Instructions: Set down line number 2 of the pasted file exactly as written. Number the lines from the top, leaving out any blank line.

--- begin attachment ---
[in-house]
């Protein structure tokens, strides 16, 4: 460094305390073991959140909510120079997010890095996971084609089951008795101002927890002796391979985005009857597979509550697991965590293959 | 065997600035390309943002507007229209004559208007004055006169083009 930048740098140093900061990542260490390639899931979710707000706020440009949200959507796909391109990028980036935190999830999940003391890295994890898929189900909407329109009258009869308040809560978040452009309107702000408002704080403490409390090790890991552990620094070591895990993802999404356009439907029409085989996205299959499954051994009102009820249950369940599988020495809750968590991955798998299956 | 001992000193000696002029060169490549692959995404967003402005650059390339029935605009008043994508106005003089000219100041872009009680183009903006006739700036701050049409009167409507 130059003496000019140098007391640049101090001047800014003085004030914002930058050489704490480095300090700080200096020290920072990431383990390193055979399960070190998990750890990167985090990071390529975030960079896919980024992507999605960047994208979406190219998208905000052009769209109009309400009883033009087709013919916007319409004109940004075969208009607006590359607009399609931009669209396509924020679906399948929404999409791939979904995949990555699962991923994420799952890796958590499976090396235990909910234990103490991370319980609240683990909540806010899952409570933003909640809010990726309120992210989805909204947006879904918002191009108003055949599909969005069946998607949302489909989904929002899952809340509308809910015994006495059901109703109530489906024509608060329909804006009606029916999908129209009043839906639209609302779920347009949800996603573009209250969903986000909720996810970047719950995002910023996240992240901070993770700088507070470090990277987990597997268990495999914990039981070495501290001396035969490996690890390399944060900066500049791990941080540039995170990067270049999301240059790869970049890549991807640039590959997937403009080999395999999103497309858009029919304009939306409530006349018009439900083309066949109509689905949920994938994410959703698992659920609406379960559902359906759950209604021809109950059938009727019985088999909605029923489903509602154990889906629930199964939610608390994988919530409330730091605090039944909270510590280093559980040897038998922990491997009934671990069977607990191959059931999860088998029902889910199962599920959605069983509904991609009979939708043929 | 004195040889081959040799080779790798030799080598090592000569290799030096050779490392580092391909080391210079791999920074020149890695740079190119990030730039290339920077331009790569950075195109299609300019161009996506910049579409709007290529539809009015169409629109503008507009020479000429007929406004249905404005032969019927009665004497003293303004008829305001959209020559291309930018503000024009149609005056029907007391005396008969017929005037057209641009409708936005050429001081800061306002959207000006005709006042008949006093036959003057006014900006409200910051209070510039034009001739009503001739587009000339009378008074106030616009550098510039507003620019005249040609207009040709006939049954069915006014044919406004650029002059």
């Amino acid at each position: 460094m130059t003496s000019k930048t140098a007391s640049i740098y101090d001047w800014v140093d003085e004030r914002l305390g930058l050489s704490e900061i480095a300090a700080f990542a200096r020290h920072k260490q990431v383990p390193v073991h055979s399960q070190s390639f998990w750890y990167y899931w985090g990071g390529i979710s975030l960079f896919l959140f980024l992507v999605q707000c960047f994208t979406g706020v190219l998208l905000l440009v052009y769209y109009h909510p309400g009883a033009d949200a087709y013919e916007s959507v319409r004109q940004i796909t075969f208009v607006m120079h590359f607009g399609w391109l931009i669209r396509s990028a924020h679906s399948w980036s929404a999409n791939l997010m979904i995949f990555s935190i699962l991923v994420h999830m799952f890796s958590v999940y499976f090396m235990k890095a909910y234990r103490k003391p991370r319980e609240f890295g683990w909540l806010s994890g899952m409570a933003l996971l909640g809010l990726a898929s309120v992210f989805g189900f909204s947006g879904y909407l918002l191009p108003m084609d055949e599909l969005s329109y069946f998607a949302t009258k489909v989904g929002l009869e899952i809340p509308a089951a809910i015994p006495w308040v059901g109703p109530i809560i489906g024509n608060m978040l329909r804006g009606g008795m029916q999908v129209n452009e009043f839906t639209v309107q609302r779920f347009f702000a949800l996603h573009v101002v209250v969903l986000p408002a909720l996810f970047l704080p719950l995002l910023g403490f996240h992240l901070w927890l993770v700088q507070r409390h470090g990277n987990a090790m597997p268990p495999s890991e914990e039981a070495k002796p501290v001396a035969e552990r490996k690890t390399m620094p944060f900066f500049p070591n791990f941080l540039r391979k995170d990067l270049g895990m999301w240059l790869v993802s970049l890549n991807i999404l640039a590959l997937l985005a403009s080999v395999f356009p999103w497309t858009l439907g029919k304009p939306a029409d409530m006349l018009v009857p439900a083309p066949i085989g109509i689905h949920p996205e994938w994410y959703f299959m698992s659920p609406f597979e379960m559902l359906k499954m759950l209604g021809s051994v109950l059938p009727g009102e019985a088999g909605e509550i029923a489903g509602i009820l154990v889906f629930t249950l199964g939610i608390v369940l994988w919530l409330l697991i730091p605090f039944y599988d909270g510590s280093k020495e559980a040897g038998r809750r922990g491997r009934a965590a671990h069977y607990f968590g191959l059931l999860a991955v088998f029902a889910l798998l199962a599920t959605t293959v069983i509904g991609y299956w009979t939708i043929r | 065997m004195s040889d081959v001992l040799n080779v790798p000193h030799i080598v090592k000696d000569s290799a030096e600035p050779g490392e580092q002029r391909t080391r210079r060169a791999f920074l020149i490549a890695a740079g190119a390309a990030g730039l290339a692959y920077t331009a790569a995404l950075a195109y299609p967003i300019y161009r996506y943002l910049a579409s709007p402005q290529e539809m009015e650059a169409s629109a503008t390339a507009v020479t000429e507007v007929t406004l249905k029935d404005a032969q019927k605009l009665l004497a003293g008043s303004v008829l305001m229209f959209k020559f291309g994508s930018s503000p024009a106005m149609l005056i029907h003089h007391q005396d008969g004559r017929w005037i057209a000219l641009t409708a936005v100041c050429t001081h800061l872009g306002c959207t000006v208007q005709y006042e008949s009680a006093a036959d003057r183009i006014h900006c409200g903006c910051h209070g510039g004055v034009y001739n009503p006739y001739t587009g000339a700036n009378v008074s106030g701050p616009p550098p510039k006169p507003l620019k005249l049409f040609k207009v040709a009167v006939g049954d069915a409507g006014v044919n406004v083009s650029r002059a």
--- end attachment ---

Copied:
């Protein structure tokens, strides 16, 4: 460094305390073991959140909510120079997010890095996971084609089951008795101002927890002796391979985005009857597979509550697991965590293959 | 065997600035390309943002507007229209004559208007004055006169083009 930048740098140093900061990542260490390639899931979710707000706020440009949200959507796909391109990028980036935190999830999940003391890295994890898929189900909407329109009258009869308040809560978040452009309107702000408002704080403490409390090790890991552990620094070591895990993802999404356009439907029409085989996205299959499954051994009102009820249950369940599988020495809750968590991955798998299956 | 001992000193000696002029060169490549692959995404967003402005650059390339029935605009008043994508106005003089000219100041872009009680183009903006006739700036701050049409009167409507 130059003496000019140098007391640049101090001047800014003085004030914002930058050489704490480095300090700080200096020290920072990431383990390193055979399960070190998990750890990167985090990071390529975030960079896919980024992507999605960047994208979406190219998208905000052009769209109009309400009883033009087709013919916007319409004109940004075969208009607006590359607009399609931009669209396509924020679906399948929404999409791939979904995949990555699962991923994420799952890796958590499976090396235990909910234990103490991370319980609240683990909540806010899952409570933003909640809010990726309120992210989805909204947006879904918002191009108003055949599909969005069946998607949302489909989904929002899952809340509308809910015994006495059901109703109530489906024509608060329909804006009606029916999908129209009043839906639209609302779920347009949800996603573009209250969903986000909720996810970047719950995002910023996240992240901070993770700088507070470090990277987990597997268990495999914990039981070495501290001396035969490996690890390399944060900066500049791990941080540039995170990067270049999301240059790869970049890549991807640039590959997937403009080999395999999103497309858009029919304009939306409530006349018009439900083309066949109509689905949920994938994410959703698992659920609406379960559902359906759950209604021809109950059938009727019985088999909605029923489903509602154990889906629930199964939610608390994988919530409330730091605090039944909270510590280093559980040897038998922990491997009934671990069977607990191959059931999860088998029902889910199962599920959605069983509904991609009979939708043929 | 004195040889081959040799080779790798030799080598090592000569290799030096050779490392580092391909080391210079791999920074020149890695740079190119990030730039290339920077331009790569950075195109299609300019161009996506910049579409709007290529539809009015169409629109503008507009020479000429007929406004249905404005032969019927009665004497003293303004008829305001959209020559291309930018503000024009149609005056029907007391005396008969017929005037057209641009409708936005050429001081800061306002959207000006005709006042008949006093036959003057006014900006409200910051209070510039034009001739009503001739587009000339009378008074106030616009550098510039507003620019005249040609207009040709006939049954069915006014044919406004650029002059």